Jakarta’s gubernatorial election has just over. Anies-Sandi has won the election with by a land slide from incumbent candidate, Ahok-Djarot. Despite all that, the discussion and debates regarding the whole process is far from over. Those debates are still found among political scientists on public fora to family members on Whatsapp groups. With its magnitude of political interests, media coverages, and attentions from the whole nation, few would argue that the impact of this provincial election would end right after the official announcement from KPU. Instead, many believe that this election will shape or at least be useful to predict the outcome of presidential election in 2019.
For many experts, one of the most baffling issues in this election is the loss of Ahok despite having really high approval rating among Jakarta’s resident[i]. Many experts, like Mietzner[ii] suggested that the identity politics is the one strong reason to explain this anomaly. While Ian Wilson and few others argue that Ahok’s own policies that further marginalized urban poor is the most important factor of his loss. Regardless of this debate, there is also issue that I believe is equally (if not more) important to discuss, which is the strong manifestation of authoritarian aspirations in this local election.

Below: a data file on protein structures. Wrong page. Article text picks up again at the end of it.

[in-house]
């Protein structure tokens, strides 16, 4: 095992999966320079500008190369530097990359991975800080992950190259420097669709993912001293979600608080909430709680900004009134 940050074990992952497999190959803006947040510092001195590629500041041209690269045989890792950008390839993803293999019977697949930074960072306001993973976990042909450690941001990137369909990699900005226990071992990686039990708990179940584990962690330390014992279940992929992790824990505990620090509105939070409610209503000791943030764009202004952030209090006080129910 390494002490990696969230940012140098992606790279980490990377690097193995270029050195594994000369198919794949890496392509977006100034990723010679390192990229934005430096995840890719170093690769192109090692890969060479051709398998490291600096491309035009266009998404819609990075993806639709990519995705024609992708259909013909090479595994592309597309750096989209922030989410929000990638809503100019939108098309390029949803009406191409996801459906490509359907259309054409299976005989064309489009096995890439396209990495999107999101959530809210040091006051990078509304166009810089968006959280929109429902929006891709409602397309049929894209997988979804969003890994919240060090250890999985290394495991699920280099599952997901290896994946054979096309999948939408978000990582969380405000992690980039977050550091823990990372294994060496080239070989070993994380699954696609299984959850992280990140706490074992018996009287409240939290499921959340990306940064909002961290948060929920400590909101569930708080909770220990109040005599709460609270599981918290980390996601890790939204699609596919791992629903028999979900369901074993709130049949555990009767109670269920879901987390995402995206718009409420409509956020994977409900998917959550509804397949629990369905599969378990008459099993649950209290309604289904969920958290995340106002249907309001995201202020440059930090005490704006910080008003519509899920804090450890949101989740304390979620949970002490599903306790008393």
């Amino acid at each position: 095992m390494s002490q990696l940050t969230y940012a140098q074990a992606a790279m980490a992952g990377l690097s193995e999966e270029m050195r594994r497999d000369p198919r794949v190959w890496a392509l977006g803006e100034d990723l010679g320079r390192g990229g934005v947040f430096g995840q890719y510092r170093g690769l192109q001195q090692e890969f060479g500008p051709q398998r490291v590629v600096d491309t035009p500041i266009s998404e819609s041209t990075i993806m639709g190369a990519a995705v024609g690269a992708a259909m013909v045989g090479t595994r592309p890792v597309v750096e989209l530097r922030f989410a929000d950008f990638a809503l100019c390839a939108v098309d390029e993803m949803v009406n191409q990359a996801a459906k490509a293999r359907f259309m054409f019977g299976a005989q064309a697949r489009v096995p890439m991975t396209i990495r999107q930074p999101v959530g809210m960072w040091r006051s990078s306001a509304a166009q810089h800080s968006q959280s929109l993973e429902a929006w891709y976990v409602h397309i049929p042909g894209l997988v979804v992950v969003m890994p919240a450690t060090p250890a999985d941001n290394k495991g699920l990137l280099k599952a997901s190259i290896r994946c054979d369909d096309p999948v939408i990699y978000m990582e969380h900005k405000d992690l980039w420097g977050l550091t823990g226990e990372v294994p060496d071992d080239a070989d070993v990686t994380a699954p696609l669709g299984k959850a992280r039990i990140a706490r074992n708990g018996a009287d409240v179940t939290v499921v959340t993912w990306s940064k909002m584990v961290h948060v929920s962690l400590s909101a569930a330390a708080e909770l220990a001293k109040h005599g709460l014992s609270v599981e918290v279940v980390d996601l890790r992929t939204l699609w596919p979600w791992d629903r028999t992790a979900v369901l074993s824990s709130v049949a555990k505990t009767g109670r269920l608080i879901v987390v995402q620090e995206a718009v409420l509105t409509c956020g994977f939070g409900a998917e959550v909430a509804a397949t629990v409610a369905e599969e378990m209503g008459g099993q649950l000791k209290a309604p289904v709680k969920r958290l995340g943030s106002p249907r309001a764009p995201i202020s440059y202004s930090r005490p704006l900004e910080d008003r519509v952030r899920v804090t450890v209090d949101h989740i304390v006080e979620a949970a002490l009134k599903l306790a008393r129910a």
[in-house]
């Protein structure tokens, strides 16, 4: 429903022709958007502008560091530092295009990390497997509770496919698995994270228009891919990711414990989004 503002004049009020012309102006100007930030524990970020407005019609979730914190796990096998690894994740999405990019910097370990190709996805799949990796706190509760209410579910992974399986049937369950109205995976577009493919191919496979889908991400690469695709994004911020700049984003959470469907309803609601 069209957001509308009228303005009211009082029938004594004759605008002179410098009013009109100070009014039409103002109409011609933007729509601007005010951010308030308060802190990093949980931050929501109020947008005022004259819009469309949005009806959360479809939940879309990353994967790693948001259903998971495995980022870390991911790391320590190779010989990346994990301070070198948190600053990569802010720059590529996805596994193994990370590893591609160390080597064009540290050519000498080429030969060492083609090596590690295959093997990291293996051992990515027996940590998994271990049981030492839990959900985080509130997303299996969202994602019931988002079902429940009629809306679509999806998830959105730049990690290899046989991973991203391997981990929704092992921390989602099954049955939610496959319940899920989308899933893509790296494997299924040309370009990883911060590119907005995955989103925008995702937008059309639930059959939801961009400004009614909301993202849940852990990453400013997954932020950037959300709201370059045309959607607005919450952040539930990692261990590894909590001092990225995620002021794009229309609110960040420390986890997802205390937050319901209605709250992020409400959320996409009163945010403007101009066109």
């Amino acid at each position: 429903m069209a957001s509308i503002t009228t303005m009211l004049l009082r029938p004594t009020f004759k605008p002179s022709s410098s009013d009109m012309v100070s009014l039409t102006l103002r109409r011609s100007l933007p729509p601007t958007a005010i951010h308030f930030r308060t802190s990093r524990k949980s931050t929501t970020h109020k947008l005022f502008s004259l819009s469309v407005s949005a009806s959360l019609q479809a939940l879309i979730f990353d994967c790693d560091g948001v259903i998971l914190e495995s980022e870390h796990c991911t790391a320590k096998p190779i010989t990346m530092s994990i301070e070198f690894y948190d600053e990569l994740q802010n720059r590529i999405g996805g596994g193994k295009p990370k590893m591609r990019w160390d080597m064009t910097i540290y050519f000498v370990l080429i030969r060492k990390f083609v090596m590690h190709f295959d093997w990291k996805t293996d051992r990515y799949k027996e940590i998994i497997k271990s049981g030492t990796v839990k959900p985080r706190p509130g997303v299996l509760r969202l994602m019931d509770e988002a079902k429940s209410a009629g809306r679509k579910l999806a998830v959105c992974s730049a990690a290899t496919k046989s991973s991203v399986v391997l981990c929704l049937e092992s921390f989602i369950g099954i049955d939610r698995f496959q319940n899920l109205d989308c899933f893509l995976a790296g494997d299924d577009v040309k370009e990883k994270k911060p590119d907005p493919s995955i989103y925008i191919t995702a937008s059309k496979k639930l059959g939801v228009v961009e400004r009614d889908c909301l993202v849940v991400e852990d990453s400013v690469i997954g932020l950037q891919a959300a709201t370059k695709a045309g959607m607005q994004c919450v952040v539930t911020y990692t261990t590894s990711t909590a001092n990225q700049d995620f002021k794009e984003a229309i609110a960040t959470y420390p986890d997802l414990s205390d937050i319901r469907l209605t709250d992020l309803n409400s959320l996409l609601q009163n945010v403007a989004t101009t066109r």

Almost a year before Jakarta’s election, Amanda Taub wrote an article[iii] in which she addressed the correlation between Trump’s instant rise to authoritarian political preferences among voters. By using several political studies as references, she shows how the massive support for Trump did not merely grow out of his political persona. On the contrary, it is more about the rise of authoritarians among US citizen then about Trump’s unique personalities. His boastful persona tapped into the growing number of people who shared specific preferences to authoritarianism. In fact, this specific trait shows much better correlation with support for Trump in comparison with other variables like religion or income[iv]. Who are these peoples? As Taub pointed out, they are the ones who values order and authority highly while also having strong distrusts to social change and outsiders. They are also the same people who tend to see the world around them as getting more chaotic, hence aspiring to have a strong leader that is perceived strong enough to address the entire problems around them.